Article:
Driving along you pondered if your wakeup beverage just wasn’t strong enough. Your head is now full of hearing words of wonder, joy, and dedication instead of that low life of living without salt, a life that has nothing to share, and a barren life where there is little or no pregnancy of joy, hope, and amazement.

We all know that it’s so much easier living a life of kinda waking up rather than living a full life that is fully awake to our beautiful Catholic faith.

St. Paul provides for us a class in Logic using reason. No resurrection? No Christ. No Christ? Faith is in vain. Those asleep through death? Perished. If only living this earthly life? Pitiable.

Forget about how you wake up still full of sleep wishing for one more hour of it. Take those voices in your head with “a grain of salt;” as little as what remains of salt in your head. And, do you really want to live and stand “in a lava of waste?”

Listen to those mysterious voices on the radio. Listen to their timeless messages timed exactly for our lives here and now. Outside voices that slowly become your voice. Your life. Your beliefs. Your behavior. Voices that speak of purpose and meaning (regardless of your situation or predicament), voices echoing God’s hope for you (not the unknown hope of the future but a hope that gets you to work today and to family and friends), voices that erase saltlessness and being sterile with experiences of fulfilling feelings even if they arrive in only small amounts. The Beatitudes provide us with divinely life-giving words – with all their contradictions -leading to a holiness that is the envy of those still asleep and wading their lives with surrounding lava. The promise of God, Son, and Spirit is to keep us always wide awake and alert for the Lord.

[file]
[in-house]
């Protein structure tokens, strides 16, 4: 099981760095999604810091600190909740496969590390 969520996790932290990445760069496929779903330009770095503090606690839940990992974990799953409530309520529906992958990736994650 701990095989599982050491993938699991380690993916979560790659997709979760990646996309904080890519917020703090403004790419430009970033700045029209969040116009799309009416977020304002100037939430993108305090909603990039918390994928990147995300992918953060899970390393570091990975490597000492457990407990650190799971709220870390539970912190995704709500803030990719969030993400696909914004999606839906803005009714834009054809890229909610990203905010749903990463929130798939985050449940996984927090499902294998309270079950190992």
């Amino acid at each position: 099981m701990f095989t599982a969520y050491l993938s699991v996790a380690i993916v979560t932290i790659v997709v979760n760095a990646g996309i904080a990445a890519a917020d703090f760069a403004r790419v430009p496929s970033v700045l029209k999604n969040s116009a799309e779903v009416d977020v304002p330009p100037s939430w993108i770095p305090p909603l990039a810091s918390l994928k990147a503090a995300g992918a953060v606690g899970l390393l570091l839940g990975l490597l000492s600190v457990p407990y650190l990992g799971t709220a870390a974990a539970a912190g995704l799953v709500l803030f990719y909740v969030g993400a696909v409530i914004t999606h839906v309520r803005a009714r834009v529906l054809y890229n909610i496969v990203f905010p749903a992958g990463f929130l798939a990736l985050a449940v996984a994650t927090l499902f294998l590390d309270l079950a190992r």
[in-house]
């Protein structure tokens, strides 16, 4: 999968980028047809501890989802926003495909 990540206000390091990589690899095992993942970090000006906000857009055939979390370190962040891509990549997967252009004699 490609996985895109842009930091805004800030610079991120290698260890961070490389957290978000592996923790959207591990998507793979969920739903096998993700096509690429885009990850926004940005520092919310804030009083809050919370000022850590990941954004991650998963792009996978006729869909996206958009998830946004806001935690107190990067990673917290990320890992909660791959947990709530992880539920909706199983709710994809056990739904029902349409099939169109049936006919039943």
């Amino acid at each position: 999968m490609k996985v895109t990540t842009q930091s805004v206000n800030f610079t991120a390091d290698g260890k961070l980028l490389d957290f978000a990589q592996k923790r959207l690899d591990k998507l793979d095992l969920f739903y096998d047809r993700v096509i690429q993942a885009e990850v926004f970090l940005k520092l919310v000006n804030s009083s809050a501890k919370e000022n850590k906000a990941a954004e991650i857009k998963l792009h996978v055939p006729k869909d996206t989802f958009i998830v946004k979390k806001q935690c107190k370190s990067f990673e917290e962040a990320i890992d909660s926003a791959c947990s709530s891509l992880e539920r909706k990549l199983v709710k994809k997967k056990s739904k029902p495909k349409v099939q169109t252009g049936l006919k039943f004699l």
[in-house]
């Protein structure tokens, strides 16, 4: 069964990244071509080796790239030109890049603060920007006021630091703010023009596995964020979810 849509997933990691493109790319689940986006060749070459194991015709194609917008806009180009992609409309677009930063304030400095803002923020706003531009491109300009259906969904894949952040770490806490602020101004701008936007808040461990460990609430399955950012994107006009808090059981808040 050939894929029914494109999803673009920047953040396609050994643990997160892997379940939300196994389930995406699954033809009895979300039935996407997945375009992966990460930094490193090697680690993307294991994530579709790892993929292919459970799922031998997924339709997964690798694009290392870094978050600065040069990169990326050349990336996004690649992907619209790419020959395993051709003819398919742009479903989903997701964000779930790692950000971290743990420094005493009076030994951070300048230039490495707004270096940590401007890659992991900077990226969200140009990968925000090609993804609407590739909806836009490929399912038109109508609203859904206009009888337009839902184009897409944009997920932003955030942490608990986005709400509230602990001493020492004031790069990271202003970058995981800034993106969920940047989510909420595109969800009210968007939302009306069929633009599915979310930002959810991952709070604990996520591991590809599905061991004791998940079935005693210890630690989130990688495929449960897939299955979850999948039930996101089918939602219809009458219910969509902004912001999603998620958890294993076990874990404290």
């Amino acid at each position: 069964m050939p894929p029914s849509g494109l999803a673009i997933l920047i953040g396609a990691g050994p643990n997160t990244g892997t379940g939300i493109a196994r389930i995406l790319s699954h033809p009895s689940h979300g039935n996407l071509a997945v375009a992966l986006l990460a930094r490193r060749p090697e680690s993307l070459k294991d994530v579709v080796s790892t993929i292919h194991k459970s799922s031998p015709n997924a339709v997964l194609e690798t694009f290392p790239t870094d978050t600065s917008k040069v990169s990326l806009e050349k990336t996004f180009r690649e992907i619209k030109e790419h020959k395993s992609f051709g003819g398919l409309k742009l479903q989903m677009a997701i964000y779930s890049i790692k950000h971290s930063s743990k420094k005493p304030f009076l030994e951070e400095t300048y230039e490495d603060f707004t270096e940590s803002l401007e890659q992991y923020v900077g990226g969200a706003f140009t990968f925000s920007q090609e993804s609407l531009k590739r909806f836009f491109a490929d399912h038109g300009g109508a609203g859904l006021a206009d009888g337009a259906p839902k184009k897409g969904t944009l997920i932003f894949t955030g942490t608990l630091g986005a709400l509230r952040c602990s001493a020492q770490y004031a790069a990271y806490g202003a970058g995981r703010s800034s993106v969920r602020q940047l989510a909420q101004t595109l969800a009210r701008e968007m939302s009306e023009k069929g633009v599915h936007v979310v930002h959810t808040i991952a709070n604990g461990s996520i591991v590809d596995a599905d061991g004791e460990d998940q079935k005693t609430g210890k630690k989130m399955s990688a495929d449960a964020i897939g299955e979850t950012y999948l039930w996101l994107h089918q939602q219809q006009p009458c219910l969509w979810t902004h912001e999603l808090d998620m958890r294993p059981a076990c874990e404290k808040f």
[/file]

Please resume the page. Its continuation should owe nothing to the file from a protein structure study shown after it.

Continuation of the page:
No matter what your morning beverage may be.

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Greatest Virtue? (Sorry, St. Paul)

My apologies to the learned St. Paul but Love is not number on the top three list; Faith Hope and Love. The greatest is not Love. There is no Love without Hope. Faith cannot be uncovered and discovered without Hope living within us first. With Hope on top then our lives are rooted in and through Faith and then freely expressed in and through Love. Please repeat that sentence.